Time to buy euros?

 

Strange but true: the euro is worth almost as much today as it was a month ago, despite all the dramas in Greece and Italy. It's actually about 3% up against the dollar since the start of the year.

You might see that as a vote of confidence, that somehow the single currency will get through this intact. You'd be wrong.

In fact, anyone who thinks that there will still be 17 members in the eurozone in a few years' time should be expecting the value of the currency to go down. Ironically, it's only if you think the eurozone might be about to break apart that it makes good sense to buy.

You might think I've gone entirely mad. But think about it. Within the eurozone, the only remotely plausible recovery path for countries like Greece or Spain involves a much weaker exchange rate - and, incidentally, higher inflation in Germany. (See this past blog for more.)

This is not really negotiable: if there is no path to recovery for these countries, either Germany has to bail them out indefinitely or the eurozone breaks apart.

As we know, Germany doesn't want any of the above. But faced with choosing one, you could see why many Germans would be tempted to get shot of Greece, and possibly some of the others as well.

That, however, would be deeply short-sighted - and not just for the obvious and very important reason that messy exits from the single currency could push Europe into a prolonged depression.

Another, very important reason is that a smaller, "hard core" eurozone would inevitably see its currency go up. That is something that German exporters would not like to see at all.

Germany's current account surplus last year was nearly 6% of GDP. The Netherlands had an even larger surplus. The average current account deficit of the four periphery economies now under pressure was 7% of national income in 2010.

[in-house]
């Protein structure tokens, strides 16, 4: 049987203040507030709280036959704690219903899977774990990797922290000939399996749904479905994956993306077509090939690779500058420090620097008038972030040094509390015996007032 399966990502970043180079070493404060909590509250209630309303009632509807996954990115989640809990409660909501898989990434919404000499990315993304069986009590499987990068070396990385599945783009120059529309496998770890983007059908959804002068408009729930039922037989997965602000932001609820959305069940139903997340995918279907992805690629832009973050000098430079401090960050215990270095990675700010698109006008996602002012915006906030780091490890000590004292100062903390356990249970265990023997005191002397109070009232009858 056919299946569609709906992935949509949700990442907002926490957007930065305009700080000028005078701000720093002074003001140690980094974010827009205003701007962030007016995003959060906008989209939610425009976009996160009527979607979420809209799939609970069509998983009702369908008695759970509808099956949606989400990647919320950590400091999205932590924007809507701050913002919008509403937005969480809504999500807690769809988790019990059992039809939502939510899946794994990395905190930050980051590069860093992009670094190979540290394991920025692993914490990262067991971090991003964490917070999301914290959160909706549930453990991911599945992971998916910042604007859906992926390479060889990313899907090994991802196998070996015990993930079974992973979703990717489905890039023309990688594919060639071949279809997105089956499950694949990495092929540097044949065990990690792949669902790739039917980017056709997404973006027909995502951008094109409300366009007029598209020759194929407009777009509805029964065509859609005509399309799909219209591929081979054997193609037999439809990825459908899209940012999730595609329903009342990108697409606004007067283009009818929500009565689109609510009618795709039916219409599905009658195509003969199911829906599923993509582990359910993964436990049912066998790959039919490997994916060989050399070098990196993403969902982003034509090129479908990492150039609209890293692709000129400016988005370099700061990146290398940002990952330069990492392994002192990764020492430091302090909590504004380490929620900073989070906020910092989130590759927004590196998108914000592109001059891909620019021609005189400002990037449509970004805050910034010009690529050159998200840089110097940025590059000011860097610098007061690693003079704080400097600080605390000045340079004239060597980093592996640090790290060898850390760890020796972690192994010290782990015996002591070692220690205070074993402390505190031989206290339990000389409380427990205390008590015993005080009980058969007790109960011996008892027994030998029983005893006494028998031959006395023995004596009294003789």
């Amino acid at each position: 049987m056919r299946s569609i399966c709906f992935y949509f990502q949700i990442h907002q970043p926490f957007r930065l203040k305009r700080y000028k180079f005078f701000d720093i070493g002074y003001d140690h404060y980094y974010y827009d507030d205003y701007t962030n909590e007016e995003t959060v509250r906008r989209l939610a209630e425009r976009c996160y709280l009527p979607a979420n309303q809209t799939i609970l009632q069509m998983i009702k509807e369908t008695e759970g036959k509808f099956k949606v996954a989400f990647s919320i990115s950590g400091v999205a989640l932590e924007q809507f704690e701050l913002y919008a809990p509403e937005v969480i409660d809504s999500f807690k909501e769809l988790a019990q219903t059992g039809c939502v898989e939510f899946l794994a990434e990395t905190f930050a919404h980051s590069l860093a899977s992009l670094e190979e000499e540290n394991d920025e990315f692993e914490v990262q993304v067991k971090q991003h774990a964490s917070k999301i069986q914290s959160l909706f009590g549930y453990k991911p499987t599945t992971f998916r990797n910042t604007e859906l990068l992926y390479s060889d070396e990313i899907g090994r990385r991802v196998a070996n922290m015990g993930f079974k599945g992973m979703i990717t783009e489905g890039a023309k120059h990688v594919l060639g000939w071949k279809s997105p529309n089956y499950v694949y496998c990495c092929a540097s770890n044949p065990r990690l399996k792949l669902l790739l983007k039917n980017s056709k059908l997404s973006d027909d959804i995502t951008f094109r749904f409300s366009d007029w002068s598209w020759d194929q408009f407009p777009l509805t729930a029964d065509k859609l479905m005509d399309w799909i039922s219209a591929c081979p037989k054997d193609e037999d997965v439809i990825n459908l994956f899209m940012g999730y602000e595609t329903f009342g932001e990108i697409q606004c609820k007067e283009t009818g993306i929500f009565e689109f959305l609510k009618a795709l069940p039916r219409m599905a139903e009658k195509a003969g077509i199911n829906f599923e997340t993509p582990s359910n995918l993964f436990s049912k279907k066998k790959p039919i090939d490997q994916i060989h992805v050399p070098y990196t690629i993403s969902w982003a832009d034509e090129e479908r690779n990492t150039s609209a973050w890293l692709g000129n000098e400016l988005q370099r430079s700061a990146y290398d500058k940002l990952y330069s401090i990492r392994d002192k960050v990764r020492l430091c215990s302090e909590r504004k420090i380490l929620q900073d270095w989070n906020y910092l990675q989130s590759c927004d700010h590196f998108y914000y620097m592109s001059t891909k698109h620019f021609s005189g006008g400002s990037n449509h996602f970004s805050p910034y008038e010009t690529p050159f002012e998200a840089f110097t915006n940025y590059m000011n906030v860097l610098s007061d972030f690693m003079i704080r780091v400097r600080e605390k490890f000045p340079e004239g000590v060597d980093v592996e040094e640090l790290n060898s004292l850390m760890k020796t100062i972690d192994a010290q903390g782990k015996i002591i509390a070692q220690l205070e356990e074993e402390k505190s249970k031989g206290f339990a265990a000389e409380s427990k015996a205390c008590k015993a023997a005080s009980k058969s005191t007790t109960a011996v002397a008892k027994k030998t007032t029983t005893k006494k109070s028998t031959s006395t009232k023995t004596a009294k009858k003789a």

As Graham Turner of GFC Economics has noted, Germany's exports accounted for an astonishing 50% of GDP in the second quarter of 2011. A population that is so dependent on foreign trade for its economic growth might want to think long and hard before talking up the merits of a "hard" single currency zone, where every country is just like them.

Strong money, no growth?

A "stronger" eurozone, applying the German definition of strong, would inevitably have a much stronger currency to match. As Mr Turner reminds us, that hasn't worked out so well for that other ageing export champion - Japan.

A soaring yen helped prolong Japan's battle with deflation and stagnation in the 1990s. They have been struggling with the same problem since 2008, despite record low interest rates.

Today, the foreign exchange markets would like nothing more than another big surplus country whose currency they could buy.

If the Deutschemark were still around, traders would have been piling into it just like they have been piling into the Swiss franc. That might have cost the German economy rather more than bailing out Greece. That could be Germany's future, if it allows the eurozone to get a little smaller.

The German chancellor knows all this very well.

For the record, I don't think either Chancellor Merkel or President Sarkozy have been talking about a break-up of the eurozone, though that is how some have interpreted their recent comments. They are trying to talk up the prospect of fiscal union, because that is what the financial markets need to hear.